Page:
Since the U.S. release of the album last month, the band has toured nearly constantly across America—with brief jumps back to Europe, causing me to question their booking agent’s penchant for sadism. Case in point: The day before their performance at the Coachella Festival, Art Brut played a festival in France. “Yeah, that was a nightmare,” Argos admits. “We slept on the floor of the airport before boarding a plane to America. We got in such a mess that it kind of fixed our body clocks.” Still, touring is not all bad, as Argos reports: “The bus is comfy, and it is so nice to see so much of America.”
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As for world domination, the band has come up with a novel way of spreading the love: Art Brut franchises. “I like the name ‘Art Brut,’ and I felt a bit bad that we had taken it,” explains Argos. “I said, ‘Maybe we should franchise it out,’ sort of off the cuff, and Chris [Chinchilla, former guitarist] put it up on the Internet. The idea took off, and now there are literally hundreds of franchised bands named Art Brut”—with numbers after the name so you can tell them apart. The bands formed in cities across the globe tend to play Art Brut songs or variations thereof, although some have been known to come up with their own music.

“We were away on tour, and when I came back to England, one of the franchises had arranged a festival, like a battle of the bands, to see who was the best Art Brut. Art Brut 3 won.” Argos is quite proud of the Art Brut industry that has sprung up. “It has a mind of its own now; it doesn’t even need me.” When I suggest that maybe he take them on the road, he protests, “To take them on tour would be a bit too much. You would have to take them all on tour, because you couldn’t take Art Brut 3 on tour and not 7; he might get a chip on his shoulder.” Argos pauses and laughs. “I have to be very careful. I am like a father to them all.”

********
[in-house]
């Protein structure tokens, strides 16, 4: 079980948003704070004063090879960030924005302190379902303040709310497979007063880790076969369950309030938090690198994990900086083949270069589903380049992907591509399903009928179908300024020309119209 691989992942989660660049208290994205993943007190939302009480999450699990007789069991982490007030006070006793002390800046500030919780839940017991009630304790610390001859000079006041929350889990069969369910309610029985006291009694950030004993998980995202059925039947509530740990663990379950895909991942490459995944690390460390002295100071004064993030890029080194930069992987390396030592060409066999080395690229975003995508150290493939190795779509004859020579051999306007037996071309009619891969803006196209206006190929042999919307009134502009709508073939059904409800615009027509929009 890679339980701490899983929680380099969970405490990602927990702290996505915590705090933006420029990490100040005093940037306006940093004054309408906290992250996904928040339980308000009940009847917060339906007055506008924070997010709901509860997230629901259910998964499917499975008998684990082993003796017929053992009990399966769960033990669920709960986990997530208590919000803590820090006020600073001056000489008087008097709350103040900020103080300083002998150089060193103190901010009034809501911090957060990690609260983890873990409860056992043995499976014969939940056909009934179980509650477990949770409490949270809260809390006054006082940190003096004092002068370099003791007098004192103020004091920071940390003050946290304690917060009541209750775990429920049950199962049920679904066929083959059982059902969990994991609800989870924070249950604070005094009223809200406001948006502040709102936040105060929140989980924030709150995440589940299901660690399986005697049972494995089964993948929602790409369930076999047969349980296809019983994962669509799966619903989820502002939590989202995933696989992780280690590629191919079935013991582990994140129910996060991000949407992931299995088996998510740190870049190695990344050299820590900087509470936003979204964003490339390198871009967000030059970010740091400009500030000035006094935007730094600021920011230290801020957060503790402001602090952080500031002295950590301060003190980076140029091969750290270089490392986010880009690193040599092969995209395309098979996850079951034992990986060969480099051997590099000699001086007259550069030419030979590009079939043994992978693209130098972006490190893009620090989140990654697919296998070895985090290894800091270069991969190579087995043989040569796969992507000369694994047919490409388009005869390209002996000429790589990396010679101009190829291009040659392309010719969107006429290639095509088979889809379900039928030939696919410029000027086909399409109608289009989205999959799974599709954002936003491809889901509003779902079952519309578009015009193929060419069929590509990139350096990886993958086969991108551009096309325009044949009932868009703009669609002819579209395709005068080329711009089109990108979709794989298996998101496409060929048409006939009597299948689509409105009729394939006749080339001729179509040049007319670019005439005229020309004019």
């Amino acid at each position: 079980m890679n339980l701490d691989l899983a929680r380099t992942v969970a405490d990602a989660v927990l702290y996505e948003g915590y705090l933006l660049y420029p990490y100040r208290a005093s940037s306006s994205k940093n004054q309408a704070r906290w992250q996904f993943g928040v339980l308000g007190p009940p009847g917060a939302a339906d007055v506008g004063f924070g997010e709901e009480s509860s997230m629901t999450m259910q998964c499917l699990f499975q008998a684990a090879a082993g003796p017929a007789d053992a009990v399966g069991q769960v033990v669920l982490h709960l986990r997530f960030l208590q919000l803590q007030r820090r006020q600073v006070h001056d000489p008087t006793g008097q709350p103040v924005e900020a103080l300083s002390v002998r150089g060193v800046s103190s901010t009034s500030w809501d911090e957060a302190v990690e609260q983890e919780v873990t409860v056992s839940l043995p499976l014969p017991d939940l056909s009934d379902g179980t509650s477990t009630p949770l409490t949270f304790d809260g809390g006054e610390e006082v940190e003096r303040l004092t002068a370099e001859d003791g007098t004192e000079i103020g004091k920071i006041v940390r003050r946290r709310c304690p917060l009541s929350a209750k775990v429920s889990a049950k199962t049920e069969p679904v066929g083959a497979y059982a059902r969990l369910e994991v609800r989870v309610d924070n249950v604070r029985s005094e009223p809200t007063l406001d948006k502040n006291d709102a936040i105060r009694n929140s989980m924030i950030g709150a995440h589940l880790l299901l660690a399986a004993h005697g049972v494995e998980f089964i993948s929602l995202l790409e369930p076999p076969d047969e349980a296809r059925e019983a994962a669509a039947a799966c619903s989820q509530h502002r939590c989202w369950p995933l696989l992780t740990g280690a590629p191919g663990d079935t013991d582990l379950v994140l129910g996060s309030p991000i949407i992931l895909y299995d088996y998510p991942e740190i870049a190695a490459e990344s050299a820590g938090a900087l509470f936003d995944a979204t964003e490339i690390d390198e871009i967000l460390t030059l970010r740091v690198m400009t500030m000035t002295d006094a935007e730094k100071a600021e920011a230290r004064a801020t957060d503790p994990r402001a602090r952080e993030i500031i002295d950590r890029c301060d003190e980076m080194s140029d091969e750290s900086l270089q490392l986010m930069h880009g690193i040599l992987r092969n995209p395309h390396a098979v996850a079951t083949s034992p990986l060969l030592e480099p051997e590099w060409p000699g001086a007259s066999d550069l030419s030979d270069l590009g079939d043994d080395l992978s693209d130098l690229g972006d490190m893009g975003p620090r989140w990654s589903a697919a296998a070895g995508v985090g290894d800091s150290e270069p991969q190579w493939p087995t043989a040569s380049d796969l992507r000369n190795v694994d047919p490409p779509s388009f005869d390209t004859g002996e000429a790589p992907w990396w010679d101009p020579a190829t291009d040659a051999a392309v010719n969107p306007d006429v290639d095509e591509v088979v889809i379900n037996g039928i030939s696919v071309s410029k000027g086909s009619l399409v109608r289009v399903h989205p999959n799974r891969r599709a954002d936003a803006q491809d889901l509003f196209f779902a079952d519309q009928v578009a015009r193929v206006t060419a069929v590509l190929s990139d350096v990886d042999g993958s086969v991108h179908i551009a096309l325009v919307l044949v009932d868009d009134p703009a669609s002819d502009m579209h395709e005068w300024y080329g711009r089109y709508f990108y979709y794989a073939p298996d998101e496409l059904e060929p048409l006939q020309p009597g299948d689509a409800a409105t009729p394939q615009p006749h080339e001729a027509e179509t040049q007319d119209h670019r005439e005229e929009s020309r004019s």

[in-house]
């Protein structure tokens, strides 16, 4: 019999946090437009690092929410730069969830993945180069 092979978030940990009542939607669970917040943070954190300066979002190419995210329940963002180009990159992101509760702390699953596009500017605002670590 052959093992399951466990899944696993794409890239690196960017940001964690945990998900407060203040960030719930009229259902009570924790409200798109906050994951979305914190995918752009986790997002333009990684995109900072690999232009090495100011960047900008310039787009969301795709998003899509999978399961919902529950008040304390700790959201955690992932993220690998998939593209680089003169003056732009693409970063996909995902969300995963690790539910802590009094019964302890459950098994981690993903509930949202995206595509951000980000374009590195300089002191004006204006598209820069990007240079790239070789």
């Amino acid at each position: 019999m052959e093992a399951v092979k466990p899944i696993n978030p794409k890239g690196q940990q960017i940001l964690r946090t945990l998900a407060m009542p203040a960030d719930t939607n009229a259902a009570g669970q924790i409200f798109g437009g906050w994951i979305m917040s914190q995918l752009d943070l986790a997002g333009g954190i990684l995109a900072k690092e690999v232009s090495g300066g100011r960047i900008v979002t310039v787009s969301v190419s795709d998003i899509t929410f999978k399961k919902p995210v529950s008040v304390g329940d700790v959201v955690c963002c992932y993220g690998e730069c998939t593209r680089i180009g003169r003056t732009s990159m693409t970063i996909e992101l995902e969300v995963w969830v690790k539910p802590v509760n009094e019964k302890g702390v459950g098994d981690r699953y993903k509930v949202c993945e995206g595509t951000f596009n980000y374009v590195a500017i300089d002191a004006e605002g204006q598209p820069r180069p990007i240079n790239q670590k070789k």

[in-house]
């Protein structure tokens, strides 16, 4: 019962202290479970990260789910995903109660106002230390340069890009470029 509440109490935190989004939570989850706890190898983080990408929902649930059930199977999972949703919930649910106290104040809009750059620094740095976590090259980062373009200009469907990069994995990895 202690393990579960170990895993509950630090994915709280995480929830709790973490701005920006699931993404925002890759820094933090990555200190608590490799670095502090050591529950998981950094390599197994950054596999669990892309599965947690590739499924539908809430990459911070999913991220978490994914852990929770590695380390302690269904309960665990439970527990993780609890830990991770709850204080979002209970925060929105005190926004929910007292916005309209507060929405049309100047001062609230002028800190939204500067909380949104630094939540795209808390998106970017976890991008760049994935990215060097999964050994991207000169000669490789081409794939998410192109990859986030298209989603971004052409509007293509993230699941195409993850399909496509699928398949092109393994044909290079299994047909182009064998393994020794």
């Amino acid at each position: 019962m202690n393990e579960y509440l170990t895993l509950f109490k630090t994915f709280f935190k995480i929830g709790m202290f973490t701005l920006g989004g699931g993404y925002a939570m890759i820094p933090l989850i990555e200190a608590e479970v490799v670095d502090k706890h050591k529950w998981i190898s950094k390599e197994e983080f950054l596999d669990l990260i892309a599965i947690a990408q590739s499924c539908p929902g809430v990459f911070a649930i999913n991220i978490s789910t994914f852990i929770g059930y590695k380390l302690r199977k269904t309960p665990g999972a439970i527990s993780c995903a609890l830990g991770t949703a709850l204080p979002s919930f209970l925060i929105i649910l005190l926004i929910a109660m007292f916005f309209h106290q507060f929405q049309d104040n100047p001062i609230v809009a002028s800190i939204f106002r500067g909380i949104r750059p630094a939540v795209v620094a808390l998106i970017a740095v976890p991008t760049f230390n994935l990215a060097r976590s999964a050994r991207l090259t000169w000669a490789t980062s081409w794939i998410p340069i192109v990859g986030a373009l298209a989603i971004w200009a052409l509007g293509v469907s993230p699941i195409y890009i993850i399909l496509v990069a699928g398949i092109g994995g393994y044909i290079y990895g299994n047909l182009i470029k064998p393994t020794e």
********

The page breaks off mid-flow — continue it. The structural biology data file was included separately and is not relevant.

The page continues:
Despite the band’s somewhat nonsensical lyrics, it is easy to see that Argos and Art Brut are true art lovers. Take, for example, the lyrics to “Modern Art”: “I’m in the Tate, and I’m looking at a Hockney/And wow, there is something amazing about that blue/It makes me want to step outside/I wanna loosen my tie/Sweet Jesus, my heart is beating faster and faster/I’m palpitating, I’m sweating/I just can’t help myself.” Not surprisingly, Argos’ first love was art—Van Gogh, in particular. He proudly reveals having recently come face to face with some of Van Gogh’s finest works. “We were playing in Amsterdam and I went to his museum,” he says. “I got all teary eyed and had to leave. I was overwhelmed. He is so romantic.” Despite the initial seeming disparity, the singer’s affinity for the 19th century’s most famous artist is not misplaced; Argos sees a connection between himself and the painter. “Technique and ability wasn’t really important to him; it was expression that he liked, and I agree with him. I value expression much more than technique or ability.”

As the band heads inside to sound check, I ask Argos one final question. What’s with the “Ready, Art Brut?” call he gives onstage before every song? It is both oddly endearing and funny. “I started that when I was nervous, and it just sort of stuck,” he explains. “And it is good to check, because sometimes they’re not. Then I can say, ‘Come on, chop, chop, Art Brut.’” And then, following those words, the band launches into yet another masterpiece.